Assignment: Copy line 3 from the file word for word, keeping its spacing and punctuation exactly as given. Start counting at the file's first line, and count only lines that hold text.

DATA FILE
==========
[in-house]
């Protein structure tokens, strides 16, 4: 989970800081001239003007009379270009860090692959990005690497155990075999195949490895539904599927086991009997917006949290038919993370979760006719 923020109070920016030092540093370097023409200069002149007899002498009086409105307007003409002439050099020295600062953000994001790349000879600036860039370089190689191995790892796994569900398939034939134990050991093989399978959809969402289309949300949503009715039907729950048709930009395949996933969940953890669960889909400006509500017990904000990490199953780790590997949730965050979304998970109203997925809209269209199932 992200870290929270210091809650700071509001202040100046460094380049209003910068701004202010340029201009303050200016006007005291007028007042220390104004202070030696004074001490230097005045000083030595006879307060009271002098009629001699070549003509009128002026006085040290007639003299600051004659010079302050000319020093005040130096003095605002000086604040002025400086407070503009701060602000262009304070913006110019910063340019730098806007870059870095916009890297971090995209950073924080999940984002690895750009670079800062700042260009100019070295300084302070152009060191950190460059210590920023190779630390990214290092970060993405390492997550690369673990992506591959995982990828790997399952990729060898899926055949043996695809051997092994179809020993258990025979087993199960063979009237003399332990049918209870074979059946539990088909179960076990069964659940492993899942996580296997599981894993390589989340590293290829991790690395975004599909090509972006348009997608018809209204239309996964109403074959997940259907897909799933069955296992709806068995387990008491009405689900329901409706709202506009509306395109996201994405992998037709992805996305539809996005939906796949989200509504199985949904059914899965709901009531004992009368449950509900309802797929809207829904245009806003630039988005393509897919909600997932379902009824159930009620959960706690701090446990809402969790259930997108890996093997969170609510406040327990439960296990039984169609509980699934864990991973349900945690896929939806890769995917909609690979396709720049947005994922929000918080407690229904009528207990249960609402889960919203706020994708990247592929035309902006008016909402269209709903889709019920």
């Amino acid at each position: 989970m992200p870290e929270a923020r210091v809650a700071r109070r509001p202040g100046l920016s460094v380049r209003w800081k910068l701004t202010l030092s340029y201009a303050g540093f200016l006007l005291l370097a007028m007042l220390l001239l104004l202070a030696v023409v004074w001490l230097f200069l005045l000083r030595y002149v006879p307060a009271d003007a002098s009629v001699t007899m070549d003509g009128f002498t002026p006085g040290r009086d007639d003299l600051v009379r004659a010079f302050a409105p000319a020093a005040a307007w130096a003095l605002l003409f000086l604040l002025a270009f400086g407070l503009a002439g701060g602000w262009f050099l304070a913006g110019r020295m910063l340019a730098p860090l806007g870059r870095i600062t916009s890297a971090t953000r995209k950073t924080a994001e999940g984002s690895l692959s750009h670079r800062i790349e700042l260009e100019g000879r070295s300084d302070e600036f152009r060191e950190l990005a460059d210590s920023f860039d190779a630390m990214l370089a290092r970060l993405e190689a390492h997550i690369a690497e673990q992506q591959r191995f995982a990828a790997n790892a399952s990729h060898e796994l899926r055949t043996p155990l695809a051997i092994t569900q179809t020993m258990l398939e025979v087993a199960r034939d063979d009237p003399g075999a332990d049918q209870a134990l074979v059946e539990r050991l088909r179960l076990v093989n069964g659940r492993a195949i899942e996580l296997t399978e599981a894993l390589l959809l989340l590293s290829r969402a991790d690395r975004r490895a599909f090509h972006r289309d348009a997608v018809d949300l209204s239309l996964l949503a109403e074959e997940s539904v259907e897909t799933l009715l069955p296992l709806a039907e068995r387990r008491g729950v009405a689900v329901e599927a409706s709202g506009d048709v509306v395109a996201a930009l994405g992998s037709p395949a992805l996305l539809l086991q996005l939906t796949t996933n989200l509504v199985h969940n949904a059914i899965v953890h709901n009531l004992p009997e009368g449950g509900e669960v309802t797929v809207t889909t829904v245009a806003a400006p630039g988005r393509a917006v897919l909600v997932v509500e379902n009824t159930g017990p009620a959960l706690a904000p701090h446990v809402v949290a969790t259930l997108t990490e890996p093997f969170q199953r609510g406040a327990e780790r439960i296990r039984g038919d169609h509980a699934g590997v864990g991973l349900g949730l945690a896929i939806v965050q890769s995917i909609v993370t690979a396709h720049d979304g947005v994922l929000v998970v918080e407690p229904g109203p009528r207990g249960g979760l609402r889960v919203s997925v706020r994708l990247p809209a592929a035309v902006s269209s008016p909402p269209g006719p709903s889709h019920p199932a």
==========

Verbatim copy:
């Amino acid at each position: 989970m992200p870290e929270a923020r210091v809650a700071r109070r509001p202040g100046l920016s460094v380049r209003w800081k910068l701004t202010l030092s340029y201009a303050g540093f200016l006007l005291l370097a007028m007042l220390l001239l104004l202070a030696v023409v004074w001490l230097f200069l005045l000083r030595y002149v006879p307060a009271d003007a002098s009629v001699t007899m070549d003509g009128f002498t002026p006085g040290r009086d007639d003299l600051v009379r004659a010079f302050a409105p000319a020093a005040a307007w130096a003095l605002l003409f000086l604040l002025a270009f400086g407070l503009a002439g701060g602000w262009f050099l304070a913006g110019r020295m910063l340019a730098p860090l806007g870059r870095i600062t916009s890297a971090t953000r995209k950073t924080a994001e999940g984002s690895l692959s750009h670079r800062i790349e700042l260009e100019g000879r070295s300084d302070e600036f152009r060191e950190l990005a460059d210590s920023f860039d190779a630390m990214l370089a290092r970060l993405e190689a390492h997550i690369a690497e673990q992506q591959r191995f995982a990828a790997n790892a399952s990729h060898e796994l899926r055949t043996p155990l695809a051997i092994t569900q179809t020993m258990l398939e025979v087993a199960r034939d063979d009237p003399g075999a332990d049918q209870a134990l074979v059946e539990r050991l088909r179960l076990v093989n069964g659940r492993a195949i899942e996580l296997t399978e599981a894993l390589l959809l989340l590293s290829r969402a991790d690395r975004r490895a599909f090509h972006r289309d348009a997608v018809d949300l209204s239309l996964l949503a109403e074959e997940s539904v259907e897909t799933l009715l069955p296992l709806a039907e068995r387990r008491g729950v009405a689900v329901e599927a409706s709202g506009d048709v509306v395109a996201a930009l994405g992998s037709p395949a992805l996305l539809l086991q996005l939906t796949t996933n989200l509504v199985h969940n949904a059914i899965v953890h709901n009531l004992p009997e009368g449950g509900e669960v309802t797929v809207t889909t829904v245009a806003a400006p630039g988005r393509a917006v897919l909600v997932v509500e379902n009824t159930g017990p009620a959960l706690a904000p701090h446990v809402v949290a969790t259930l997108t990490e890996p093997f969170q199953r609510g406040a327990e780790r439960i296990r039984g038919d169609h509980a699934g590997v864990g991973l349900g949730l945690a896929i939806v965050q890769s995917i909609v993370t690979a396709h720049d979304g947005v994922l929000v998970v918080e407690p229904g109203p009528r207990g249960g979760l609402r889960v919203s997925v706020r994708l990247p809209a592929a035309v902006s269209s008016p909402p269209g006719p709903s889709h019920p199932a």